cis 570 advanced computer systems university of massachusetts dartmouth l.
Skip this Video
Loading SlideShow in 5 Seconds..
CIS 570 Advanced Computer Systems University of Massachusetts Dartmouth PowerPoint Presentation
Download Presentation
CIS 570 Advanced Computer Systems University of Massachusetts Dartmouth

Loading in 2 Seconds...

  share
play fullscreen
1 / 25
Download Presentation

CIS 570 Advanced Computer Systems University of Massachusetts Dartmouth - PowerPoint PPT Presentation

RexAlvis
270 Views
Download Presentation

CIS 570 Advanced Computer Systems University of Massachusetts Dartmouth

- - - - - - - - - - - - - - - - - - - - - - - - - - - E N D - - - - - - - - - - - - - - - - - - - - - - - - - - -
Presentation Transcript

  1. CIS 570Advanced Computer SystemsUniversity of Massachusetts Dartmouth Instructor: Dr. Michael Geiger Fall 2008 Lecture 1: Fundamentals of Computer Design

  2. Outline • Syllabus & course policies • Changes in computer architecture • What is computer architecture? • Design principles M. Geiger CIS 570 Lec. 1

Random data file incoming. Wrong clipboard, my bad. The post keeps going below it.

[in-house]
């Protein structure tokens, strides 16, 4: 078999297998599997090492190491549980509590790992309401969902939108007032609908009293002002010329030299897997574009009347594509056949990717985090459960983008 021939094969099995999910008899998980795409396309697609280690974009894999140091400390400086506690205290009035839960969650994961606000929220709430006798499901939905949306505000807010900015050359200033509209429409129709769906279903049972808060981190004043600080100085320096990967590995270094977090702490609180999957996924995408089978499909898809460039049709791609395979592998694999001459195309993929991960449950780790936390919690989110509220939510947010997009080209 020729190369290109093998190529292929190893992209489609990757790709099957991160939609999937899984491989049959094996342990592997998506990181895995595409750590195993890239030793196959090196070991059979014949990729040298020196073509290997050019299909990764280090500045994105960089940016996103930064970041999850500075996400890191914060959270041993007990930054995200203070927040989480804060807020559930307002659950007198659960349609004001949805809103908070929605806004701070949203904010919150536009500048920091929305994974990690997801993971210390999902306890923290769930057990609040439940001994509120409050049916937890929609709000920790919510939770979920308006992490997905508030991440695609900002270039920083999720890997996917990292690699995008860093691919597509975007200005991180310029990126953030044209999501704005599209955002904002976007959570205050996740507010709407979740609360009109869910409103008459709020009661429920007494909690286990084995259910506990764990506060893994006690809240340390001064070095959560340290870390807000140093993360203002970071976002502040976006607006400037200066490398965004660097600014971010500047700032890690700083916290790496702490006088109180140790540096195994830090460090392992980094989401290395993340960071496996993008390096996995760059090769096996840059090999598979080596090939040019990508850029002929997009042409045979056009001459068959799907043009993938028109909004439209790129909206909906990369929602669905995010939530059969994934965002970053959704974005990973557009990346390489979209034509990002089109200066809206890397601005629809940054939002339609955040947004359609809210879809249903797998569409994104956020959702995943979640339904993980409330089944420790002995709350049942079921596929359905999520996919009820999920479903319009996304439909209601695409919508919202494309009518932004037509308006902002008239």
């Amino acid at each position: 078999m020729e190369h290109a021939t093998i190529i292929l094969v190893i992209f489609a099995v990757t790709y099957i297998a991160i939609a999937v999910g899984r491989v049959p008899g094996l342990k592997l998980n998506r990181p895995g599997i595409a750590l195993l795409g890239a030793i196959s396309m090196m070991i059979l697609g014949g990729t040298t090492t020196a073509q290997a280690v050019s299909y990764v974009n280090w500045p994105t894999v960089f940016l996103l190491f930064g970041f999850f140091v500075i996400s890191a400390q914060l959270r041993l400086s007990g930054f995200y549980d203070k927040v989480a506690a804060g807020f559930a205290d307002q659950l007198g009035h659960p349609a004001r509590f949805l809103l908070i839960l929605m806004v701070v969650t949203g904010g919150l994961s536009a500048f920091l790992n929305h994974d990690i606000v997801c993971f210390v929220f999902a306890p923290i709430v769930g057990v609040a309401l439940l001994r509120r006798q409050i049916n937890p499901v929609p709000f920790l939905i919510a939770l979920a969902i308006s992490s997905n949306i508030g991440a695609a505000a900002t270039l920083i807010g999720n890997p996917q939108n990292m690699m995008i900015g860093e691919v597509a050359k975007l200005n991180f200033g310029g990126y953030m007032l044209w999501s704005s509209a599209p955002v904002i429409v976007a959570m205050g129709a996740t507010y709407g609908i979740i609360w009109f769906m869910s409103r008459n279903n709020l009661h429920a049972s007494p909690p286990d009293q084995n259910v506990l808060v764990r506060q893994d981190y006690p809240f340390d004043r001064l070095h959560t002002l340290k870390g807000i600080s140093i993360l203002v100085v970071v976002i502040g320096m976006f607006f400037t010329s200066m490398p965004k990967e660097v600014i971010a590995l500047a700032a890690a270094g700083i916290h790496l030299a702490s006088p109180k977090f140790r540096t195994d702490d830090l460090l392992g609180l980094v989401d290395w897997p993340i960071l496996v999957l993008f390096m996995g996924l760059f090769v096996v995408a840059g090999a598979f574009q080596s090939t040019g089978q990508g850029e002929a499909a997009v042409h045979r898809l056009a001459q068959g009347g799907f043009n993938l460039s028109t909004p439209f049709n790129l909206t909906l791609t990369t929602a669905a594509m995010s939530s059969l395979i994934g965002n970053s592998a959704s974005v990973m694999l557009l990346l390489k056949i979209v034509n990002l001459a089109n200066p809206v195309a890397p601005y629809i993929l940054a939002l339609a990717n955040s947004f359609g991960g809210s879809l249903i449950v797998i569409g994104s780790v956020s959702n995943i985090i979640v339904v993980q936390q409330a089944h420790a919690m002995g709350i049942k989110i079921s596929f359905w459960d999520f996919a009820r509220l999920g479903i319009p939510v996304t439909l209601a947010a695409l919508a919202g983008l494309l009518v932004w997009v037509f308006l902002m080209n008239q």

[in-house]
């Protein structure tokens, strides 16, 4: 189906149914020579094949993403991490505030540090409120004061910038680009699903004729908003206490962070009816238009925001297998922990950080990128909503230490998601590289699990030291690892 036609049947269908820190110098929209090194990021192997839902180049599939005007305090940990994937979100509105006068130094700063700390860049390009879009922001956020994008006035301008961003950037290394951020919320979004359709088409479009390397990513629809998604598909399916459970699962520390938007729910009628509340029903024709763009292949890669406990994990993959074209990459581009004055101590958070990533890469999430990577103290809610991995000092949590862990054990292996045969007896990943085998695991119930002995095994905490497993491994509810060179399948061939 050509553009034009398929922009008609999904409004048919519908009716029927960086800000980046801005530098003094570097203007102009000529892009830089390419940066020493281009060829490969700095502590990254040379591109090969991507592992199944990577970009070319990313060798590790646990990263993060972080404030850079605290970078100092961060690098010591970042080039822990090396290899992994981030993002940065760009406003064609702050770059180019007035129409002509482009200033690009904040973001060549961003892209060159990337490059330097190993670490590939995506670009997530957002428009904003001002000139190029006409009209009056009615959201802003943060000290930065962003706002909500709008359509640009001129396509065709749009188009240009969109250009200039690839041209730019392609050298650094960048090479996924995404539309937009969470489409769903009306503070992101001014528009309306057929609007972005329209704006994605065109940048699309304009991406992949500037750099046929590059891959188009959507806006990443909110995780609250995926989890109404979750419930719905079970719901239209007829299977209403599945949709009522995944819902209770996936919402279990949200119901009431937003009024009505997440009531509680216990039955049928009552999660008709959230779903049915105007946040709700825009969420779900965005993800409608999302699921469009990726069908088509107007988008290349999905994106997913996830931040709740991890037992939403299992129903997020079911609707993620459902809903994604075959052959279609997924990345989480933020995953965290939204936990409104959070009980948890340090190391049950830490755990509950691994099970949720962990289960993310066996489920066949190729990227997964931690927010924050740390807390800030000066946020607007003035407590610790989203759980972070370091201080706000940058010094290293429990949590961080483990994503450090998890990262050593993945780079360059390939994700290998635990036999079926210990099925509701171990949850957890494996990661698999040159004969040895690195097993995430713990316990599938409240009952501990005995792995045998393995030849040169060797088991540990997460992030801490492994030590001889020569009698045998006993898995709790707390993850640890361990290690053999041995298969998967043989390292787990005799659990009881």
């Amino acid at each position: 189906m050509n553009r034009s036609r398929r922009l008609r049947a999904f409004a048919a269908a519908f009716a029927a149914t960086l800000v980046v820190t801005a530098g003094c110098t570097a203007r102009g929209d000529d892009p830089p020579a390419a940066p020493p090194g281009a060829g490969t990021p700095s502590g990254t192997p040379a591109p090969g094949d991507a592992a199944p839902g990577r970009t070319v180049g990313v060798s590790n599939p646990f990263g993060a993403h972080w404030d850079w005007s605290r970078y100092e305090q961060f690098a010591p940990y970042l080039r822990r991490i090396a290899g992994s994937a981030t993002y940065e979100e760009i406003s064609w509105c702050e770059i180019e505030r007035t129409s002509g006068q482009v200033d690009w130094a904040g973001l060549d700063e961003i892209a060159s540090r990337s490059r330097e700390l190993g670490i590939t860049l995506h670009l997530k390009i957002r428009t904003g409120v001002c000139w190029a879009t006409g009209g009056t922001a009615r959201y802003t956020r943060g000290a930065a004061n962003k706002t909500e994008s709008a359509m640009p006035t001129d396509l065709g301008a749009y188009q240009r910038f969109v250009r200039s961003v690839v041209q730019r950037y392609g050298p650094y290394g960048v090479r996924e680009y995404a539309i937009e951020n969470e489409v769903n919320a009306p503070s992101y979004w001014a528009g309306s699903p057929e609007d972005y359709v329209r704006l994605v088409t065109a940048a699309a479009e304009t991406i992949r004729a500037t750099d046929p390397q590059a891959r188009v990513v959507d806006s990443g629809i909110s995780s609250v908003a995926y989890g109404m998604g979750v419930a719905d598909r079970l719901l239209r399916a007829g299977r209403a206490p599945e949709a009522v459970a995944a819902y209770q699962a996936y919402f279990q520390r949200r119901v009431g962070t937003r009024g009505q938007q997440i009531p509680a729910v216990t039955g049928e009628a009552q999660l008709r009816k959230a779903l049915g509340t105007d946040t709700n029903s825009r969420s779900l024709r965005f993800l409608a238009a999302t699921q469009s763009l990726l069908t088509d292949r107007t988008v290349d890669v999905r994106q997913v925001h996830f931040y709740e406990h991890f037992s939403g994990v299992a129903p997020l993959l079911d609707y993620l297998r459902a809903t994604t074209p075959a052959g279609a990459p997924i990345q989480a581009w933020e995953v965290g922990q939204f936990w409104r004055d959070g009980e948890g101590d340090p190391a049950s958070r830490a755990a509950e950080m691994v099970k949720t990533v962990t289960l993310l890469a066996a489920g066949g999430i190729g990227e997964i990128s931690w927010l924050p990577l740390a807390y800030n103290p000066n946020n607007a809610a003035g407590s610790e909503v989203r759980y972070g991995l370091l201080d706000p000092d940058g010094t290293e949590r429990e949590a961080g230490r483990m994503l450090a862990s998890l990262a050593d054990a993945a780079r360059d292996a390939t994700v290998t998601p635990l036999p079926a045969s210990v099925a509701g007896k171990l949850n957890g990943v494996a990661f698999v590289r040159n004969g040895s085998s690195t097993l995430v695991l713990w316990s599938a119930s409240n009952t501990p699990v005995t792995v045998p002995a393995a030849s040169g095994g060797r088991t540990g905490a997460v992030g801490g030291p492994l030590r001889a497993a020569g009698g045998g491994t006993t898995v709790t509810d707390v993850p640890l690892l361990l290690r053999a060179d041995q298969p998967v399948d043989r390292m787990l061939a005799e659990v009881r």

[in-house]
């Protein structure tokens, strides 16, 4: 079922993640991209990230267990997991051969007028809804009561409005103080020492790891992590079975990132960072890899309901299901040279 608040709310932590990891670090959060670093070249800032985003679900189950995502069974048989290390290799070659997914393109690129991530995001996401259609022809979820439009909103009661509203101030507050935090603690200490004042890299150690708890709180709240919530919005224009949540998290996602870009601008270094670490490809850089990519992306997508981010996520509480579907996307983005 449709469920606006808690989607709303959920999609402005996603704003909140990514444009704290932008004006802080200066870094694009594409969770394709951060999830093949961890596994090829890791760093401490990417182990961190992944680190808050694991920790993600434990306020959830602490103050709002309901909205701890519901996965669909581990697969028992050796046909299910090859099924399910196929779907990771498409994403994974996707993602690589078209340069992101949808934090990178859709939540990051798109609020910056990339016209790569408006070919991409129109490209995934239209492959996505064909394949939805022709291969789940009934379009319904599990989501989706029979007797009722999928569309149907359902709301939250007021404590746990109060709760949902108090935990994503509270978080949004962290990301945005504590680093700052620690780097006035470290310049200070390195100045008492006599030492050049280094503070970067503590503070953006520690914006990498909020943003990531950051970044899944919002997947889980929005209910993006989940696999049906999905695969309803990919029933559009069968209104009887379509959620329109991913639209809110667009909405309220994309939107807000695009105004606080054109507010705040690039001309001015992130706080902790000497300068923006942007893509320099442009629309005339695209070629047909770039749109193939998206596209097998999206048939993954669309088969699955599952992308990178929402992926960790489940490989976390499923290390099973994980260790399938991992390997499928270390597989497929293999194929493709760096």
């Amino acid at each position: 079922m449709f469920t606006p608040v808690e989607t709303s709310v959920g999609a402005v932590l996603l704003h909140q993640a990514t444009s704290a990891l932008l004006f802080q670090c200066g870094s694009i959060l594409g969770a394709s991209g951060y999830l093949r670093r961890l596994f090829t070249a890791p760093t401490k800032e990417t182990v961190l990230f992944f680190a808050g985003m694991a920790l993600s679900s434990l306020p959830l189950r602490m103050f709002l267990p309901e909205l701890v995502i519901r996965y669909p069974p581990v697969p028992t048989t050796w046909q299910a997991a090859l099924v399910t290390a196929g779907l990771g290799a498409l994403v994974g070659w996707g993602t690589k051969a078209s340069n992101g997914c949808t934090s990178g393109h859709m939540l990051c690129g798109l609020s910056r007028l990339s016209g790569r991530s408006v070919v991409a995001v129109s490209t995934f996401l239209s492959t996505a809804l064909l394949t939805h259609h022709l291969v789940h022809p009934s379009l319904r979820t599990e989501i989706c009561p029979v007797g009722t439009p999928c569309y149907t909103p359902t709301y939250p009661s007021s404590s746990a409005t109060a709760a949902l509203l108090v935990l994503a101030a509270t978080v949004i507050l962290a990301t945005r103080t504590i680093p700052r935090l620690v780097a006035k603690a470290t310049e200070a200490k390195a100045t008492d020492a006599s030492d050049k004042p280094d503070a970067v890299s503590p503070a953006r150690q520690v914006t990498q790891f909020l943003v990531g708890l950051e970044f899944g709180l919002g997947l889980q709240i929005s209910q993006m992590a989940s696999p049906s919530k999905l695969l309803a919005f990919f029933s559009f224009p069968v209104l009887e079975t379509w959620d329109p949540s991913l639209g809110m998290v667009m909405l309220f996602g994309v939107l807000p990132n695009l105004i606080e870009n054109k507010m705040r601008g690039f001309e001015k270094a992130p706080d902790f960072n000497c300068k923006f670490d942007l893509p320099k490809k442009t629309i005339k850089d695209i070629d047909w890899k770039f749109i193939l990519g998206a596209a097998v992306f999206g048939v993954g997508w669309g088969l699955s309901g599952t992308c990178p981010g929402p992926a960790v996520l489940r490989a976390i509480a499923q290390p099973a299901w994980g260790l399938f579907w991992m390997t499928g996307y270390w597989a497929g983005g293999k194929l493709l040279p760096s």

3. Syllabus notes • Course web site (still under construction): http://www.cis.umassd.edu/~mgeiger/ cis570/f08.htm • TA: To be determined • My info: • Office: Science & Engineering, 221C • Office hours: M 1:30-2:30, T 2-3:30, Th 2:30-4 • E-mail: mgeiger@umassd.edu • Course text: Hennessy & Patterson’s Computer Architecture: A Quantitative Approach, 4th ed. M. Geiger CIS 570 Lec. 1

  4. Course objectives • To understand the operation of modern microprocessors at an architectural level. • To understand the operation of memory and I/O subsystems and their relation to overall system performance. • To understand the benefits of multiprocessor systems and the difficulties in designing and utilizing them. • To gain familiarity with simulation techniques used in research in computer architecture. M. Geiger CIS 570 Lec. 1

  5. Course policies • Prereqs: CIS 273 & 370 or equivalent • Academic honesty • All work individual unless explicitly stated otherwise (e.g., final projects) • May discuss concepts (e.g., how does Tomasulo’s algorithm work) but not solutions • Plagiarism is also considered cheating • Any assignment or portion of an assignment violating this policy will receive a grade of 0 • More severe or repeat infractions may incur additional penalties, up to and including a failing grade in the class M. Geiger CIS 570 Lec. 1

  6. Grading policies • Assignment breakdown: • Problem sets: 20% • Simulation exercises: 10% • Research project (including report & presentation): 20% • Midterm exam: 15% • Final exam: 25% • Quizzes & participation: 10% • Late assignments: 10% per day M. Geiger CIS 570 Lec. 1